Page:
The most accurate way to capture herd effects would be to repeatedly run the underlying mathematical models incrementally, i.e. starting with the baseline and adding vaccination of a single birth cohort, year and activity type with each iteration. This has the advantage of correctly attributing the full indirect impact of each additional set of vaccinations to the whole population. The disadvantage of this method is that it is computationally expensive.

Overall, in our examples, we have shown that the IE works well and is an effective tool to update vaccine impact. Notably, the activity stratification is accurate for static models with dose dependency but may overestimate the impact of coverage improvements when dynamic herd protection is included. The birth cohort stratification may underestimate impact if coverage declines before improving in later years.

Caution needs to be taken when deciding the appropriateness of implementing an IE. In cases where coverage is reduced drastically or an activity is delayed, if the pathogen poses a risk of outbreaks and the model is dynamic, the IE may not be accurate as it may miss capturing the impact of any outbreaks that may occur during this period. With larger delays to activities, the risks of the IE not capturing such outbreaks would rise. Additionally, if a follow-up activity cannot reach the individuals missed, using the IE may not be accurate. In such cases, new model runs would be required to provide updated estimates of vaccine impact.

For computational and time efficiency, the IE is used by the VIMC to approximate the impact of vaccination given a new scenario around FVPs relative to the one modelled. This means that uncertainties in the modelling process are propagated into the IE. The update was developed in order to provide estimates on a short timescale given the latest available demographic and vaccination data. We show that impact by YoV methods perform well in many situations and given updates in coverage, each stratification would be appropriate for their related insights. However, there are limitations to the IE, particularly for diseases that pose a risk of outbreaks and that are modelled dynamically, if there are drastic changes to activities (e.g. coverage drops or delays to activities) as the IE may not account for rises in case numbers during such periods. A careful choice of the impact ratio informed by the natural history of the disease, individual vaccination strategy and modelling approach is needed to provide an effective extrapolation.

The impact we show is measured primarily through mortality; however, there are far reaching benefits of vaccination including reduction in morbidity as well is reducing pressure on health care services shown. The VIMC uses the methods shown here in a similar manner for cases and DALYs (disability adjust life-years); deaths are presented as there is a more widely accepted, and comparable, definition of this outcome. Whilst the methods of modelling and impact calculation provide an indication of the benefits of vaccination, they are limited to very specific research questions and outcomes. As such, they cannot replace wider surveys and alternative modelling efforts to examine the broader benefits of vaccination such as economic, equity and healthcare improvements.

The methods shown have their strengths but are also limited in certain ways, and as further research questions develop, new methods for calculating vaccine impact will need to be created. Though the YoV methods capture changes over time due to healthcare or transmission variation and the different effects of vaccination activity, they do not capture issues around vaccination and healthcare clustering which has been shown to be influential [3, 23]. An extension would be to account for the potential of re-vaccinating the same individuals each time, a method that could highlight and identify groups of zero-dose children and health equity [24]. Similarly, the current activity stratification allows us to further explore questions around vaccine delivery and health access. Finally, the results shown are presented nationally, whereas RV and CV may be delivered sub-nationally and the disease transmission and health access may be spatially heterogeneous especially for large countries. As such, the next steps will be to examine the sensitivity to these national assumptions and account for the spatial heterogeneity in vaccine impact.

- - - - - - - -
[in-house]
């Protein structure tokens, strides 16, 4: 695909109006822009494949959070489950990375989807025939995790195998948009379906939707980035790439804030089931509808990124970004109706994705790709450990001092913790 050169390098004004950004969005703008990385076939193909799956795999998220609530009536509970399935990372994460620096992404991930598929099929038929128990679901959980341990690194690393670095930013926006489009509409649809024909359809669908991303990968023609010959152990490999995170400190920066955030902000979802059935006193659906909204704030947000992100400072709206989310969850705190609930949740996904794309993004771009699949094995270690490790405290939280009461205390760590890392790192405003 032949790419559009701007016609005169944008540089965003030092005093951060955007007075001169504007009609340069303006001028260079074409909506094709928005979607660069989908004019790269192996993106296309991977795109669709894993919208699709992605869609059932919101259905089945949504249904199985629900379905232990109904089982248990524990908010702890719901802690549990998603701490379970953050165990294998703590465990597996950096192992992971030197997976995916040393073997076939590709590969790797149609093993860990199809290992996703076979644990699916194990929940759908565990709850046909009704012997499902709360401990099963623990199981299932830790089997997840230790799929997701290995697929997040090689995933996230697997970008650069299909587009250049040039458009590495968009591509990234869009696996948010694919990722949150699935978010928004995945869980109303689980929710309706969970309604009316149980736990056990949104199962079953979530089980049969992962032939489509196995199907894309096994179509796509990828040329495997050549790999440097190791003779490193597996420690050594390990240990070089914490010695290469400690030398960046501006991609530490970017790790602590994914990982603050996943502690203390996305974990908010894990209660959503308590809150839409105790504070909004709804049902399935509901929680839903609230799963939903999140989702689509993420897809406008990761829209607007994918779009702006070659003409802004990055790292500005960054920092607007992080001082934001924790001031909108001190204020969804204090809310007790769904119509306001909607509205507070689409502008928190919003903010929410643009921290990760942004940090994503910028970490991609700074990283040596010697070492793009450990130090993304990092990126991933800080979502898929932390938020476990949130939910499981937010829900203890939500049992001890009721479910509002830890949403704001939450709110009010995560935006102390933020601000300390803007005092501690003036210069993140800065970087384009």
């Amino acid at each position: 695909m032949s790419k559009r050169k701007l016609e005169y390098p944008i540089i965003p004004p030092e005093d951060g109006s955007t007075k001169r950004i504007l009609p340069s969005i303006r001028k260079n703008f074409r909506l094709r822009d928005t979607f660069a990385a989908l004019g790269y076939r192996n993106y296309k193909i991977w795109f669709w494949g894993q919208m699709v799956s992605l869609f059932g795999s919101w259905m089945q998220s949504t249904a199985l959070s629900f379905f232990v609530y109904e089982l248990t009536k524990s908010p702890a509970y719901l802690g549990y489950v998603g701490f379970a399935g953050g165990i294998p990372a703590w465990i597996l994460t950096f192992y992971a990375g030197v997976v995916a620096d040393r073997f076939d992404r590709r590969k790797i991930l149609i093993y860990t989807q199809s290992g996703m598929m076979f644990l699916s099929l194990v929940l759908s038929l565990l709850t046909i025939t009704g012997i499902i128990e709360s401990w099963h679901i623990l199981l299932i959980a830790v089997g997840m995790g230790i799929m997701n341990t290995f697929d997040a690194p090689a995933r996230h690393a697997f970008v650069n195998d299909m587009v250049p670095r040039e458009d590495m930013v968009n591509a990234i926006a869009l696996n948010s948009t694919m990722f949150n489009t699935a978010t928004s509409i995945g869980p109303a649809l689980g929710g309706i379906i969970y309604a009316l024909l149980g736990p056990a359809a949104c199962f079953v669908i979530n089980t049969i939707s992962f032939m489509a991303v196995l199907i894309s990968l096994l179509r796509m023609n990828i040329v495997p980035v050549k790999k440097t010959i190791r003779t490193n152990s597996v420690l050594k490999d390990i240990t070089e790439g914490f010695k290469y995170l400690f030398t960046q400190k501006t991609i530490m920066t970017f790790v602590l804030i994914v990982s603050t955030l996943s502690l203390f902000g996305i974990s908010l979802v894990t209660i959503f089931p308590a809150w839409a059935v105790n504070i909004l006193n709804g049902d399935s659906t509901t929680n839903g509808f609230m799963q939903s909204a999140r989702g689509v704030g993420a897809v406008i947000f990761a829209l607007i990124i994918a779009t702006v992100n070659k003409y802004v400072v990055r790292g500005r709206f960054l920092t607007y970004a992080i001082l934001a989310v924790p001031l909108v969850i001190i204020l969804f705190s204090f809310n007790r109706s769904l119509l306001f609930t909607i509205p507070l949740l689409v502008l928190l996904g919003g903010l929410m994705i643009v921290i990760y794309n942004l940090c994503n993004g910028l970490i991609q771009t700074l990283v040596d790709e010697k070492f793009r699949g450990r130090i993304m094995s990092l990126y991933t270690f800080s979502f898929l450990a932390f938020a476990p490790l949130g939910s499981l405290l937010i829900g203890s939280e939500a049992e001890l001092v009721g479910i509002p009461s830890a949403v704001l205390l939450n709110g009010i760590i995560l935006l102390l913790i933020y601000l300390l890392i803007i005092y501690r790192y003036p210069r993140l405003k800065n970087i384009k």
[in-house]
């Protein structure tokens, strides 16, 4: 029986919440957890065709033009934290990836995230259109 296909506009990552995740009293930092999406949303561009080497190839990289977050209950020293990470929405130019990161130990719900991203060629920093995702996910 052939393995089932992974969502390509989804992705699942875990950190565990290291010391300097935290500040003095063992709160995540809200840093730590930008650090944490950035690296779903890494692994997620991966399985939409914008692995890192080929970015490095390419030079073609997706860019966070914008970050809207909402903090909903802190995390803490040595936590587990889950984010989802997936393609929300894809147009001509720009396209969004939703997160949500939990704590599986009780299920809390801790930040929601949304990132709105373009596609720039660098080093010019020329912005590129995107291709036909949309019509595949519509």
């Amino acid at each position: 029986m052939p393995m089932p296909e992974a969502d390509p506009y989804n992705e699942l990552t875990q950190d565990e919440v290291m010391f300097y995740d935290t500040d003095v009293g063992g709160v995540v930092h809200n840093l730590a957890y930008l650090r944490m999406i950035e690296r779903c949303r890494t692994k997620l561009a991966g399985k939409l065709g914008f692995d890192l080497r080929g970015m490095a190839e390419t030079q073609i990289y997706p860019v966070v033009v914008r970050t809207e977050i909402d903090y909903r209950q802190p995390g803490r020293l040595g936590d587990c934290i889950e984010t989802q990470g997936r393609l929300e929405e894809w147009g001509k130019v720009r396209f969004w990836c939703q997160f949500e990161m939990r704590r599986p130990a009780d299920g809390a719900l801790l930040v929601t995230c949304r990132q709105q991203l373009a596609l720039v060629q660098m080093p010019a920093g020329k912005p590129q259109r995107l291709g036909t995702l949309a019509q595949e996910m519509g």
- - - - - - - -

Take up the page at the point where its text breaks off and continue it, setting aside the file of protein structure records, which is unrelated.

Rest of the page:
Whilst vaccination is one of the most effective interventions against infectious diseases, the specific implementation of vaccination requires substantial planning, support and financing. Calculating the public health impact of vaccination and understanding the different methods for doing so is vital. We have presented multiple methods to express the complex effects of vaccination which will continue to be developed for ever increasing questions around optimal vaccine use.

Availability of data and materials

The materials supporting the conclusions of this article are available through the R package vimpact on GitHub (https://github.com/vimc/vimpact) [20].

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Acknowledgements

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Funding

We thank Gavi, the Vaccine Alliance and the Bill & Melinda Gates Foundation for funding VIMC (BMGF grant number: OPP1157270 / INV-009125). Under the grant conditions of the Foundation, a Creative Commons Attribution 4.0 Generic License has already been assigned to the Author Accepted Manuscript version that might arise from this submission. SEL, XL, JT, KW, TG, NMF, KAMG also acknowledge funding from the MRC Centre for Global Infectious Disease Analysis (reference MR/R015600/1), which is jointly funded by the UK Medical Research Council (MRC) and the UK Foreign, Commonwealth & Development Office (FCDO), under the MRC/FCDO Concordat agreement and is also part of the EDCTP2 programme supported by the European Union; and acknowledge funding by Community Jameel.

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XL, TG, NMF developed the methods; SEL, XL, JT, KAMG, TG conducted the analyses; SEL, XL, JT, KAMG, TG analysed the results; JT, SEL, XL, KAMG wrote the first draft; MJdV, SN, TBH modelled hepatitis B; KA, MJ modelled measles; TG, KAMG, KJ modelled yellow fever. All authors edited and reviewed the manuscript. The author(s) read and approved the final manuscript.

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Correspondence to Katy A. M. Gaythorpe.

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This publication is authored by members of the Vaccine Impact Modelling Consortium (VIMC, www.vaccineimpact.org). VIMC is jointly funded by Gavi, the Vaccine Alliance, and by the Bill & Melinda Gates Foundation. The views expressed are those of the authors and not necessarily those of the Consortium or its funders. The funders were given the opportunity to review this paper prior to publication, but the final decision on the content of the publication was taken by the authors. Consortium members received funding from Gavi and BMGF via VIMC during the course of the study (see funding statement).

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Echeverria-Londono, S., Li, X., Toor, J. et al. How can the public health impact of vaccination be estimated?. BMC Public Health 21, 2049 (2021). https://doi.org/10.1186/s12889-021-12040-9

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Keywords

  • Vaccine
  • Impact
  • Modelling
  • Hepatitis
  • Measles
  • Yellow fever